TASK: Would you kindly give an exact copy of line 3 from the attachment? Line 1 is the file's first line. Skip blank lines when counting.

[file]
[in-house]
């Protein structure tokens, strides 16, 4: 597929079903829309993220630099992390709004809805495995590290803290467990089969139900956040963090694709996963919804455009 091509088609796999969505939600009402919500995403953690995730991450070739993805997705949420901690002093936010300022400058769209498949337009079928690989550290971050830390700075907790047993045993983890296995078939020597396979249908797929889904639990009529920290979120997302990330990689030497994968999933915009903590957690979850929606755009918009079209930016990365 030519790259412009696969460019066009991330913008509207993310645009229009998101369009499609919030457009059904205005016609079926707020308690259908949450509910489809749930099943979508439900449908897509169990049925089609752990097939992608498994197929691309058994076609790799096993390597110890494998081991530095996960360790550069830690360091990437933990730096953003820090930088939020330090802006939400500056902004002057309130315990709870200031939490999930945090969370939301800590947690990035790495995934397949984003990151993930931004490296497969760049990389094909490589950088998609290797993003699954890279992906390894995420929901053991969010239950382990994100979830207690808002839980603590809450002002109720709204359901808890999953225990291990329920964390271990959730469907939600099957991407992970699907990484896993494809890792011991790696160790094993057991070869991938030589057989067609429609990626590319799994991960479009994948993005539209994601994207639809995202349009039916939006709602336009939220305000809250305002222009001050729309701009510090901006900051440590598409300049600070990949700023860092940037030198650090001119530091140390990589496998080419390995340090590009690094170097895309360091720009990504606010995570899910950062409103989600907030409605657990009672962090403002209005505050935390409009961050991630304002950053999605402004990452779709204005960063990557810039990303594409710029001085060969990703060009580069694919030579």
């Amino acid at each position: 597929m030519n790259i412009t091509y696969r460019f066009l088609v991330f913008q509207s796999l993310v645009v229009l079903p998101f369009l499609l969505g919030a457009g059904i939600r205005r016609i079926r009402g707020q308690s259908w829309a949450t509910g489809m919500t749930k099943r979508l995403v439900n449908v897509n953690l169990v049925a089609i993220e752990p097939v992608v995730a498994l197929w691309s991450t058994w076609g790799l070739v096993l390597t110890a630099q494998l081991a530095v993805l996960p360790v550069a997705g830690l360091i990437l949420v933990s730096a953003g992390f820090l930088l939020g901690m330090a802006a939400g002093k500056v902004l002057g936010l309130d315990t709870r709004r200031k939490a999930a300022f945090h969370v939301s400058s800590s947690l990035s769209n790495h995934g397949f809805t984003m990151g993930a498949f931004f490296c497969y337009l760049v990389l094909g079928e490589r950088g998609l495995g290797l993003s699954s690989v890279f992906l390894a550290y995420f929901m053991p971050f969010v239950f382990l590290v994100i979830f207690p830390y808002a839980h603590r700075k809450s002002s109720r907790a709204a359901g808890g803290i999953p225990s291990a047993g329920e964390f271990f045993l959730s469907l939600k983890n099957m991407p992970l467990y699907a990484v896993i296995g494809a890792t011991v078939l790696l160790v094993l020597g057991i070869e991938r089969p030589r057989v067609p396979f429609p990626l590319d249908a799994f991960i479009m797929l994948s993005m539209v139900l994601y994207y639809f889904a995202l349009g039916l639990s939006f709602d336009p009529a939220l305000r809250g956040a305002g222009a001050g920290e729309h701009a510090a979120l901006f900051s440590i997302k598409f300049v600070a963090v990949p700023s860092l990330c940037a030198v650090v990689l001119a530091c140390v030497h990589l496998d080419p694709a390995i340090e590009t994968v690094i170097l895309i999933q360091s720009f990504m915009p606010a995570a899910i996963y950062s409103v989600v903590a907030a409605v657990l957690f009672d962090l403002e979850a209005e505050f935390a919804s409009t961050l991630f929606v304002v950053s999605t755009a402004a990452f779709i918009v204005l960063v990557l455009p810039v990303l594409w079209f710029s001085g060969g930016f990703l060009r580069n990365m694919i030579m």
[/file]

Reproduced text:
């Amino acid at each position: 597929m030519n790259i412009t091509y696969r460019f066009l088609v991330f913008q509207s796999l993310v645009v229009l079903p998101f369009l499609l969505g919030a457009g059904i939600r205005r016609i079926r009402g707020q308690s259908w829309a949450t509910g489809m919500t749930k099943r979508l995403v439900n449908v897509n953690l169990v049925a089609i993220e752990p097939v992608v995730a498994l197929w691309s991450t058994w076609g790799l070739v096993l390597t110890a630099q494998l081991a530095v993805l996960p360790v550069a997705g830690l360091i990437l949420v933990s730096a953003g992390f820090l930088l939020g901690m330090a802006a939400g002093k500056v902004l002057g936010l309130d315990t709870r709004r200031k939490a999930a300022f945090h969370v939301s400058s800590s947690l990035s769209n790495h995934g397949f809805t984003m990151g993930a498949f931004f490296c497969y337009l760049v990389l094909g079928e490589r950088g998609l495995g290797l993003s699954s690989v890279f992906l390894a550290y995420f929901m053991p971050f969010v239950f382990l590290v994100i979830f207690p830390y808002a839980h603590r700075k809450s002002s109720r907790a709204a359901g808890g803290i999953p225990s291990a047993g329920e964390f271990f045993l959730s469907l939600k983890n099957m991407p992970l467990y699907a990484v896993i296995g494809a890792t011991v078939l790696l160790v094993l020597g057991i070869e991938r089969p030589r057989v067609p396979f429609p990626l590319d249908a799994f991960i479009m797929l994948s993005m539209v139900l994601y994207y639809f889904a995202l349009g039916l639990s939006f709602d336009p009529a939220l305000r809250g956040a305002g222009a001050g920290e729309h701009a510090a979120l901006f900051s440590i997302k598409f300049v600070a963090v990949p700023s860092l990330c940037a030198v650090v990689l001119a530091c140390v030497h990589l496998d080419p694709a390995i340090e590009t994968v690094i170097l895309i999933q360091s720009f990504m915009p606010a995570a899910i996963y950062s409103v989600v903590a907030a409605v657990l957690f009672d962090l403002e979850a209005e505050f935390a919804s409009t961050l991630f929606v304002v950053s999605t755009a402004a990452f779709i918009v204005l960063v990557l455009p810039v990303l594409w079209f710029s001085g060969g930016f990703l060009r580069n990365m694919i030579m």